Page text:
Gothenburg’s Liseberg amusement park gets a festive makeover come Christmastime. It's a whimsical showstopper, illuminated by an incredible five million lights and decked out in festive finery.
Between rollercoasters and carousels, stalls sell everything from gifts and trinkets to churros and toffee apples. If you’ve had your fill of rides, wander over to the ice show, visit Santa’s workshop or seek out julbord – a Swedish Christmas buffet. Christmas here is the definition of merry and bright.
Timber stalls, horse-drawn carriages and a tree curtained in multicoloured lights… Krakow’s market is a Christmas card brought to life. Its location alone is special, hosted on Rynek Główny, the largest medieval town square in Europe.
Age-old traditions are cherished in the gifts and grub available. Wander through a labyrinth of stalls, trying pierogi dumplings and hearty goulash and picking up crystal baubles and carved wooden toys. The smell of oscypek smoked cheese and candied almonds fills the air, while the rainbow displays of lollipops and iced gingerbread men provide a feast for the eyes, too.
During mid-November, the East Princes Street Garden in the Scottish capital bursts into life with festive cheer and Hogmanay celebrations that ring out all around the city. There's truly everything here: illuminations, fairground rides, handmade produce, an ice rink, street performances and even mulled Irn Bru.
Children of all ages can find joy in ‘Santa Land’ with bumper cars, a Christmas tree maze and storytime with Santa in his grotto. Be there on December 30 to see Edinburgh’s Hogmanay Torchlight Procession, where some 20,000 torchbearers flood the streets with a fiery spectacle.
A long-standing Slovakian tradition dating back to 1993, Bratislava’s Christmas market is a celebration of culture and festive spirit. Its fairytale village of garlanded wooden booths is utterly enchanting, with cheery locals enjoying their fill of potato pancakes and nursing cups of medovina – a spirit made from honey.
Get your own fill of winter specialties including poppy strudel and the sweet dough-roll dessert, trdelnik, typically flavoured with vanilla or cinnamon. Peruse the artisan decorations and watch folk dances and musical performances. You won’t find a better place for festive friendliness.
Considered one of the Christmas capitals of Europe, Brussels’ Winter Wonders Market attracts over 2.5 millions visitors to its end of year seasonal sensation. Spread across Grand-Place, Bourse, Place Sainte-Catherine and Marché aux Poissons are 200 snow-topped chalets, a Christmas tree aglow with 1.3km of lights, a fantastical ferris wheel and a stand-out nativity scene.
Sound and light shows glitter across the Grand-Place, showering the buildings with dazzling neon projections. Alongside the sweet treats of nougat and waffles, marvel at the towering displays of Belgium chocolates, luxuriously presented and even more indulgent in taste.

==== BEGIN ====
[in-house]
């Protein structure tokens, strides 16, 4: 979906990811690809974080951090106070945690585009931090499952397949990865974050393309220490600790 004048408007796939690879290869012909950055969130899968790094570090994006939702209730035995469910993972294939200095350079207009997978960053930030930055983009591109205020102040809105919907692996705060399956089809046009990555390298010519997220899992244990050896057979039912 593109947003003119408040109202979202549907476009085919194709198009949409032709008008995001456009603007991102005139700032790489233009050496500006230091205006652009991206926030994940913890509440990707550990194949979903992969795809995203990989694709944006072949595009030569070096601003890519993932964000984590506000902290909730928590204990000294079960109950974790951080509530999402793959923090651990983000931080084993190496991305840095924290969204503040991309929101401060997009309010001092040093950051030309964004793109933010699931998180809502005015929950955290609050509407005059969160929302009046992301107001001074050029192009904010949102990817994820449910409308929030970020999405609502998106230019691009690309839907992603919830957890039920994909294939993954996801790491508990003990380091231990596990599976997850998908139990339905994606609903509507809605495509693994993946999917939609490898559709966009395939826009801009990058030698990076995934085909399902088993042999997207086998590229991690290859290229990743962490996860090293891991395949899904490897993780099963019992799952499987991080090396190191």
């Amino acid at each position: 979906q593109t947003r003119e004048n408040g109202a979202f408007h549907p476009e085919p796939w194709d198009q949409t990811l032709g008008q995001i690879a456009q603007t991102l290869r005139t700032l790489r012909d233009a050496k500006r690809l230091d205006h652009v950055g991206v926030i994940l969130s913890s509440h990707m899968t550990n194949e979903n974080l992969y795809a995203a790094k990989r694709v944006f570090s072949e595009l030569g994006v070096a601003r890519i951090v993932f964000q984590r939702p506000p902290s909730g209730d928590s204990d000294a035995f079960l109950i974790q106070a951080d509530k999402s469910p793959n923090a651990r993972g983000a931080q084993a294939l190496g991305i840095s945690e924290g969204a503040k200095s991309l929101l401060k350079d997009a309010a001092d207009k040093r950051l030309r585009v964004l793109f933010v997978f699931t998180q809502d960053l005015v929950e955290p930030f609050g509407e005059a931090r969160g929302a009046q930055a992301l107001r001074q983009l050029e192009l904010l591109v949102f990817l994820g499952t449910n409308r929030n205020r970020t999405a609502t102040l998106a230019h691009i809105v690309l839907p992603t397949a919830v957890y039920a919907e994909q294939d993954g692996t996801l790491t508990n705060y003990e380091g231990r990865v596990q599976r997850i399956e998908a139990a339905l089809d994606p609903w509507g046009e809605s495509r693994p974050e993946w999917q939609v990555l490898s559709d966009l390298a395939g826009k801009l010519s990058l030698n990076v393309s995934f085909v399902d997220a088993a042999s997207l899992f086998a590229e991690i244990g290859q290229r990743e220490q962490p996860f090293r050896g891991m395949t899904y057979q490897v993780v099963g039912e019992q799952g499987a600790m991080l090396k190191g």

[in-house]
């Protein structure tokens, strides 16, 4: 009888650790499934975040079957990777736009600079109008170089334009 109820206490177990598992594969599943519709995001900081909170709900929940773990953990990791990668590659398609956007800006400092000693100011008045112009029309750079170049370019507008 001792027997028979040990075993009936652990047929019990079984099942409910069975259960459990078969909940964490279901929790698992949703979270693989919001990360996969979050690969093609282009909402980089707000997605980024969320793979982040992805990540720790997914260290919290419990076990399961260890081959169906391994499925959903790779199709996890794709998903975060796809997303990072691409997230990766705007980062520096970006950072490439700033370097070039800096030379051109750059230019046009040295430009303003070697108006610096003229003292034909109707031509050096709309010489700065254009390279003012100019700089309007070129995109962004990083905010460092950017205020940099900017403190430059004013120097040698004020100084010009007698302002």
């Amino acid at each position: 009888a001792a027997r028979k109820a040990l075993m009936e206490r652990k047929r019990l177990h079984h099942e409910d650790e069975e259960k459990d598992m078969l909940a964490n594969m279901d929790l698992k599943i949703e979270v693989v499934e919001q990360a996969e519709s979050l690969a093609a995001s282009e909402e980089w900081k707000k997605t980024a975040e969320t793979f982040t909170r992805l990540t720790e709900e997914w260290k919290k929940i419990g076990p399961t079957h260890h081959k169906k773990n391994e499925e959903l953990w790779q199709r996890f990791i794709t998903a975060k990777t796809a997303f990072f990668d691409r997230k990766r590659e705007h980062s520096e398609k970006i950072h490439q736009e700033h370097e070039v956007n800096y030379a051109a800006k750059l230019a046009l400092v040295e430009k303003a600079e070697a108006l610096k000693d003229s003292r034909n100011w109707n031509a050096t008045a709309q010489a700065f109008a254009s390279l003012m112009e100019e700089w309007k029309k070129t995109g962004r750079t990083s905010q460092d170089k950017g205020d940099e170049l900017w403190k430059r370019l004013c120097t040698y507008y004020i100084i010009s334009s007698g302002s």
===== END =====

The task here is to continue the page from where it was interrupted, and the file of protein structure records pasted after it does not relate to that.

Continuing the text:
With an open-air ice rink, big wheel and chalets shimmering with luminous bells and stars - all encompassed by thousands of sparkling lights – it’s no wonder Metz Christmas market is known as the most beautiful in France.
Once you’ve bought yourself some of the best gingerbread going, grab your mittens and skate the ice-road. When evening draws in, stroll through the ‘Sentiers des Lanternes’ – a beguiling lantern trail featuring a million LED lights and over 2000 lit-up figures. Get lost in a Christmas dream filled with giant light sculptures of snowflakes, toy soldiers and elves.
Christmas in Copenhagen is all about hygge – a Danish way of life centred around living in the moment with friends and family in cosy, happy atmospheres. Naturally, the Christmas market in Tivoli Gardens captures just that. Bursting with cute chalets offering cosy knits and delicate ceramic decorations, you’ll take delight in sampling Scandi sweets and warming hands around cups of gløgg – hot cinnamon-infused wine.
The gardens themselves are embellished with more than 70,000 baubles and you’ll struggle to spot a tree not covered in lights. A dose of Nordic Christmas cheer that will certainly warm the heart.
While Madeira’s climate may not be the traditional setting for a winter wonderland, the Funchal Christmas market celebrates the end of the year just as wonderfully as the rest of Europe. Local vendors gather in green- and red-trimmed kiosks selling fresh produce, seasonal souvenirs and traditional delicacies.
Partake in the merriment of folklore performances or listen to Christmas carols joyfully sung in the square. Lasting into early January, visit at the end of December for gleeful New Year celebrations too – the midnight fireworks display is unmissable.